Interstitial lung fluid balance in healthy lowlanders exposed to high-altitude

Bryan J. Taylor, Glenn M. Stewart, Jan W. Marck, Douglas T. Summerfield, Amine N. Issa, Bruce D. Johnson

Research output: Contribution to journalArticle

5 Scopus citations

Abstract

We aimed to assess lung fluid balance before and after gradual ascent to 5150 m. Lung diffusion capacity for carbon monoxide (DLCO), alveolar-capillary membrane conductance (DmCO) and ultrasound lung comets (ULCs) were assessed in 12 healthy lowlanders at sea-level, and on Day 1, Day 5 and Day 9 after arrival at Mount Everest Base Camp (EBC). EBC was reached following an 8-day hike at progressively increasing altitudes starting at 2860 m. DLCO was unchanged from sea-level to Day 1 at EBC, but increased on Day 5 (11 ± 10%) and Day 9 (10 ± 9%) vs. sea-level (P ≤ 0.047). DmCO increased from sea-level to Day 1 (9 ± 6%), Day 5 (12 ± 8%), and Day 9 (17 ± 11%) (all P ≤ 0.001) at EBC. There was no change in ULCs from sea-level to Day 1, Day 5 and Day 9 at EBC. These data provide evidence that interstitial lung fluid remains stable or may even decrease relative to at sea-level following 8 days of gradual exposure to high-altitude in healthy humans.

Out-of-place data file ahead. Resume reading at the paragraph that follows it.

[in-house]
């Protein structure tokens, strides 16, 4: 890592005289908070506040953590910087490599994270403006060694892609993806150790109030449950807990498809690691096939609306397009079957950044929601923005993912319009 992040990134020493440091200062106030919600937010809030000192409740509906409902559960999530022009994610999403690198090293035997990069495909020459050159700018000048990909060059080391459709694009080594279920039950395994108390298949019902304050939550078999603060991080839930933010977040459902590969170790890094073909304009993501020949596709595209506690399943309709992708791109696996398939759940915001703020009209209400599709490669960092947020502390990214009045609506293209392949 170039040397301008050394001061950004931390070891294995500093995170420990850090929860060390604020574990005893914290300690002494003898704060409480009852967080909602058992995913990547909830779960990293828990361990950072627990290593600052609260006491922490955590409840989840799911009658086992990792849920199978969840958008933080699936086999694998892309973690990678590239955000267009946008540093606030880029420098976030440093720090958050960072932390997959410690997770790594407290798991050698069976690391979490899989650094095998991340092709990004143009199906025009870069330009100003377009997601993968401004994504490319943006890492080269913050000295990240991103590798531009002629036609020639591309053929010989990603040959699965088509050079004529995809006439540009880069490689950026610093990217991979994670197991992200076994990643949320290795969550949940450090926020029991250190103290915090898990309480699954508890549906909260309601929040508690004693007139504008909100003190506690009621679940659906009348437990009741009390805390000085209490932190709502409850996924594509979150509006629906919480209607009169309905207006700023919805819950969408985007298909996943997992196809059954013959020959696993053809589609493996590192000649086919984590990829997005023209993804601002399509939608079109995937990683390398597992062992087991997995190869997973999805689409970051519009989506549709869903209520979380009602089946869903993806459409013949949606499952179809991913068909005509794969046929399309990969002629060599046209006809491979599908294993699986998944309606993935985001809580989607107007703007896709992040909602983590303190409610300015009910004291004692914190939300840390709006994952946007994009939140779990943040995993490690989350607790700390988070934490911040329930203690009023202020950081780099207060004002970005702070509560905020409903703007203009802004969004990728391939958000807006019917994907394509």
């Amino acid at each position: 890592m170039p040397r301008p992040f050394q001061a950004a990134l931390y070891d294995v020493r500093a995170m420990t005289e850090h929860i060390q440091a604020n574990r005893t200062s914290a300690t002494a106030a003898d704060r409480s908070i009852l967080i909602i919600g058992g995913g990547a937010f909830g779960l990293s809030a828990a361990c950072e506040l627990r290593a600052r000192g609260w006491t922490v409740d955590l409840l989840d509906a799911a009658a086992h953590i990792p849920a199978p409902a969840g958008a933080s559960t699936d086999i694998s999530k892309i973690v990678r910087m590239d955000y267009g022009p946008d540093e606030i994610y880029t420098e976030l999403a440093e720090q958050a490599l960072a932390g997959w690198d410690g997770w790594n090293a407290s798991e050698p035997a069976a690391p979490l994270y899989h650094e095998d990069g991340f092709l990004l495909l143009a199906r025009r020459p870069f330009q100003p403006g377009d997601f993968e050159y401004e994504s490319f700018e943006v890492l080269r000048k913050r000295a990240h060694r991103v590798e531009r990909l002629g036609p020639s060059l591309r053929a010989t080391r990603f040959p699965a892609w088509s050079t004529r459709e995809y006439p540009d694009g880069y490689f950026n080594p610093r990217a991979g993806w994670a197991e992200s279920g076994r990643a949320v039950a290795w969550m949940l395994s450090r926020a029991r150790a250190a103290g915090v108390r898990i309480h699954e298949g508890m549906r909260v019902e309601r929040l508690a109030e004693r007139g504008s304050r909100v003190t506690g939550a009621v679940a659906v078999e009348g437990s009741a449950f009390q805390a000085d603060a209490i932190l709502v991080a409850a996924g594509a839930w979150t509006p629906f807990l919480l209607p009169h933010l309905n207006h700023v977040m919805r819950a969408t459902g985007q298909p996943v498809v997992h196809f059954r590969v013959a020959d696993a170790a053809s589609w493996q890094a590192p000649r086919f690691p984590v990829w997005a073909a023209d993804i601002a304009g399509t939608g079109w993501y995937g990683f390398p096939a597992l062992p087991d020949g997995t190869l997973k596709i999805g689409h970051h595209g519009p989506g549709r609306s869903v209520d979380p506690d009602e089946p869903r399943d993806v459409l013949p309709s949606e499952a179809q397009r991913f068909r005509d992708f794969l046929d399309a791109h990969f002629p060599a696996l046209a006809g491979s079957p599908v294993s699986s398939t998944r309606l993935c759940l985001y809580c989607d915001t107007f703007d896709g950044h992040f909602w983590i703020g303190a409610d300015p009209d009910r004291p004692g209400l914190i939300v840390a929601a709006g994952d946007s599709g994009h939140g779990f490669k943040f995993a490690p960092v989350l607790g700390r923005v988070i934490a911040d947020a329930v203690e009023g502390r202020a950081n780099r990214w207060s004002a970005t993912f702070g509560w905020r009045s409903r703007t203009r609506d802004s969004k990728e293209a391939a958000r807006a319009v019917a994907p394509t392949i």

Original languageEnglish (US)
Pages (from-to)77-85
Number of pages9
JournalRespiratory Physiology and Neurobiology
Volume243
DOIs
StatePublished - Sep 2017

Keywords

  • High-altitude pulmonary oedema
  • Hypoxia
  • Lung diffusing capacity
  • Ultrasound lung comets

ASJC Scopus subject areas

  • Neuroscience(all)
  • Physiology
  • Pulmonary and Respiratory Medicine

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